Scientists have measured the human “exposome,” or the particulates, chemicals, and microbes that individually swarm us all, in unprecedented detail.
John Ioannidis reflects on the phenomenon of "hyper-publishing," where certain scientists are listed as authors on scores of papers a year.
A new Stanford-led study catalogs the prevalence and types of deception by volunteers in clinical trials and suggests ways for investigators to root it out.
Stanford Biodesign trainees have developed new medical devices and diagnostics that have been used to help care for more than 1.5 million patients so far.
Chris Cheng, an adjunct professor of surgery, recently spent six months as a Visiting Fellow at Oxford.
Adjunct Professor Caitlin O’Connell-Rodwell studies elephant vocalizations and vibrations to inform research on hearing, hearing loss and deafness.
Stanford researchers identify a new protein that can fully substitute for one of the key "Yamanaka factors" to reprogram adult stem cells.
Continuously monitoring blood sugar levels turns up new evidence to suggest that more people have sharp increases in their blood sugar than expected.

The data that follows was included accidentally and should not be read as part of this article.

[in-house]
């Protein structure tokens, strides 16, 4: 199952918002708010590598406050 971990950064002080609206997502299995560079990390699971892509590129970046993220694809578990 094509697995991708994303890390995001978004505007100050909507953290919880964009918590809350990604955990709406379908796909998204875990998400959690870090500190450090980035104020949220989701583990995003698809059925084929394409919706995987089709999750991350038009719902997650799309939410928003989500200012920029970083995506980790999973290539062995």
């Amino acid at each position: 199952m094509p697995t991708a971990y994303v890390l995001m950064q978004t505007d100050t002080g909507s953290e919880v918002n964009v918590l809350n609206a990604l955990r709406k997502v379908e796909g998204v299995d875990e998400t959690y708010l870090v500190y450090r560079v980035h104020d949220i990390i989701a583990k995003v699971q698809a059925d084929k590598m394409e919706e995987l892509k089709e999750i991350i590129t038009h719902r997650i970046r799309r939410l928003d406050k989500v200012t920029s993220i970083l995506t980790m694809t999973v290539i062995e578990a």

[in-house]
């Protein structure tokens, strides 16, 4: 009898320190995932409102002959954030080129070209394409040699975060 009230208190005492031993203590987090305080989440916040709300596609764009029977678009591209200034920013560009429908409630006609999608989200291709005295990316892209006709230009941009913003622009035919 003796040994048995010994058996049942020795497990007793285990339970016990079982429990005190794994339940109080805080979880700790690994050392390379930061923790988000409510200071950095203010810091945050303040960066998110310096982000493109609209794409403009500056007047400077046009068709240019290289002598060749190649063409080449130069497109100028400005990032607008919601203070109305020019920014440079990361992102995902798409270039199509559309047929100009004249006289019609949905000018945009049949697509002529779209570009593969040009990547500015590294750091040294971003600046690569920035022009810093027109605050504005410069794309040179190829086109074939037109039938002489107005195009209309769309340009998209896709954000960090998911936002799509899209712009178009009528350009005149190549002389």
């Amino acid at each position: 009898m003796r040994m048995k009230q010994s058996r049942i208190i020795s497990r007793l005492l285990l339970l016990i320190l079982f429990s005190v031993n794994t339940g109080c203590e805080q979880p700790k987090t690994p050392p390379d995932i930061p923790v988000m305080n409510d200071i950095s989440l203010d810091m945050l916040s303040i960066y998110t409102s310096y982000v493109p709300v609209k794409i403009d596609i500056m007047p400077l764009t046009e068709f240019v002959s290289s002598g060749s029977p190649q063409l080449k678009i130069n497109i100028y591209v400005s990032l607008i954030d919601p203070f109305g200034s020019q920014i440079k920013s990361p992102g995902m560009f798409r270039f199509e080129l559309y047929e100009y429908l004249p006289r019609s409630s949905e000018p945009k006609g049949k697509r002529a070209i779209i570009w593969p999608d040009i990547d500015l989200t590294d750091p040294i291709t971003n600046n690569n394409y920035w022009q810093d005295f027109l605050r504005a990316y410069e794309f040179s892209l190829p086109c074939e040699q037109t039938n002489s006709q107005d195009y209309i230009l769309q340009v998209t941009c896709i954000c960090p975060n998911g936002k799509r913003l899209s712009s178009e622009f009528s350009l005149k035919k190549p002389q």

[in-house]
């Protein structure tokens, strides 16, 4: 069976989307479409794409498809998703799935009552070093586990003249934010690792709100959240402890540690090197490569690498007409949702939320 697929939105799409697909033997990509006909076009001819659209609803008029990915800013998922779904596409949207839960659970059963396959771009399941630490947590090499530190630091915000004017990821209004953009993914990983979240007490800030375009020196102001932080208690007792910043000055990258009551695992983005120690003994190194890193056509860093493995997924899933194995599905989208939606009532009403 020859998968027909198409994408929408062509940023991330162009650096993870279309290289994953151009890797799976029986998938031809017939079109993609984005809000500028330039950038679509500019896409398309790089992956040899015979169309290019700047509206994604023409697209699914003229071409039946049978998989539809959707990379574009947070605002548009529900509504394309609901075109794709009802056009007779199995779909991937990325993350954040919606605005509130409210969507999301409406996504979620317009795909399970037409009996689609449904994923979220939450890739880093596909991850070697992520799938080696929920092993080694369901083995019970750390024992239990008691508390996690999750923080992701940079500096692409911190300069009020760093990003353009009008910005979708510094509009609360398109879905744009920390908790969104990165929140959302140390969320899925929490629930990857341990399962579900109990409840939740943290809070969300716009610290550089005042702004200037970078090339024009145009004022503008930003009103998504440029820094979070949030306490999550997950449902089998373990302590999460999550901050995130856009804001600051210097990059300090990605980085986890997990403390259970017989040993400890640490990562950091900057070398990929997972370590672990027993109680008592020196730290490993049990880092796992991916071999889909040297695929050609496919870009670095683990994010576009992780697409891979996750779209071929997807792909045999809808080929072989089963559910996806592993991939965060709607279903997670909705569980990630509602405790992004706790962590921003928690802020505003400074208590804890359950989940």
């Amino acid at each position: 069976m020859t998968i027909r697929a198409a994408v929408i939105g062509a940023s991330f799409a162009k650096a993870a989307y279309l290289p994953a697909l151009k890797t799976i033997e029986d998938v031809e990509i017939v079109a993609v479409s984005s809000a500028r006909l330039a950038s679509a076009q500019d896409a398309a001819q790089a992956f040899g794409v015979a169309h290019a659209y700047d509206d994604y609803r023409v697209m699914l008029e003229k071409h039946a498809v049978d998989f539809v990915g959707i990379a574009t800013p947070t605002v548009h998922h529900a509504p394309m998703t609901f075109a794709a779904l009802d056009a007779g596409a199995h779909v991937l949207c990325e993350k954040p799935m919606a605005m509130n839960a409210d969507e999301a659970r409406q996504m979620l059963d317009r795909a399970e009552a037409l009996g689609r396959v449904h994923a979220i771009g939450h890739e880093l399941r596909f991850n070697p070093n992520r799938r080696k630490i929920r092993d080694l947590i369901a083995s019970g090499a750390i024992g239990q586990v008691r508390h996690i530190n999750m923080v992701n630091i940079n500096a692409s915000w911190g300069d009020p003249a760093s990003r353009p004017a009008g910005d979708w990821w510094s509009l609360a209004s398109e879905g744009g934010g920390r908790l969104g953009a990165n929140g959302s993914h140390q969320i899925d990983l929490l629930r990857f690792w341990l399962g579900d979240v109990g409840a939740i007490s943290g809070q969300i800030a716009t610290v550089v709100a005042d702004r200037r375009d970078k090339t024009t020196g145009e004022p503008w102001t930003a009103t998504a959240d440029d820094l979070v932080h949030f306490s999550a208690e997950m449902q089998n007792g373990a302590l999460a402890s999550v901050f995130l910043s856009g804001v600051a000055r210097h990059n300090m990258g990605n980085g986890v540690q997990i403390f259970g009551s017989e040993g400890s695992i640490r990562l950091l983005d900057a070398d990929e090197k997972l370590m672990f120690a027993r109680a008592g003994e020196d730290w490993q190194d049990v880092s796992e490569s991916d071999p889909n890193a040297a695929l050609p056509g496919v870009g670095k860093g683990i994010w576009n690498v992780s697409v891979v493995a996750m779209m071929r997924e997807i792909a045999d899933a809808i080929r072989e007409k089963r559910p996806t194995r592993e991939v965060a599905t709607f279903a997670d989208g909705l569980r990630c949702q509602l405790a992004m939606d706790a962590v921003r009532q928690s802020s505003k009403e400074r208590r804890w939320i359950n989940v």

John Ioannidis recommends a change to the standards of nutrition research studies, suggesting that, as they stand, the results are fairly unreliable.
Testing the side effects of every drug combination is impractical, but Stanford researchers think they have a better way: artificial intelligence.
Stanford researchers are hosting an online competition featuring virtual athletes. Their goal: help people learn to walk and run after losing a limb.
A new study examined the role of physician burnout in medical errors.
Fanconi anemia inspired a collaboration between Stanford scientists to develop a method for detecting problematic molecules known as aldehydes.
In each of our abdomens sit trillions of microbes, but a bout of diarrhea can induce a lasting round of gut-bug disruption, new research indicates.
Researchers at Stanford are harnessing sound and acoustics to innovate technologies that boost medical and health applications; from a stethoscope that "hears" brain waves, to software that identifies the hums of mosquitoes.
The Stanford Medical Student Research Symposium included 64 students, and their faculty mentors, and offered an opportunity to share their research projects, which spanned a variety of disciplines.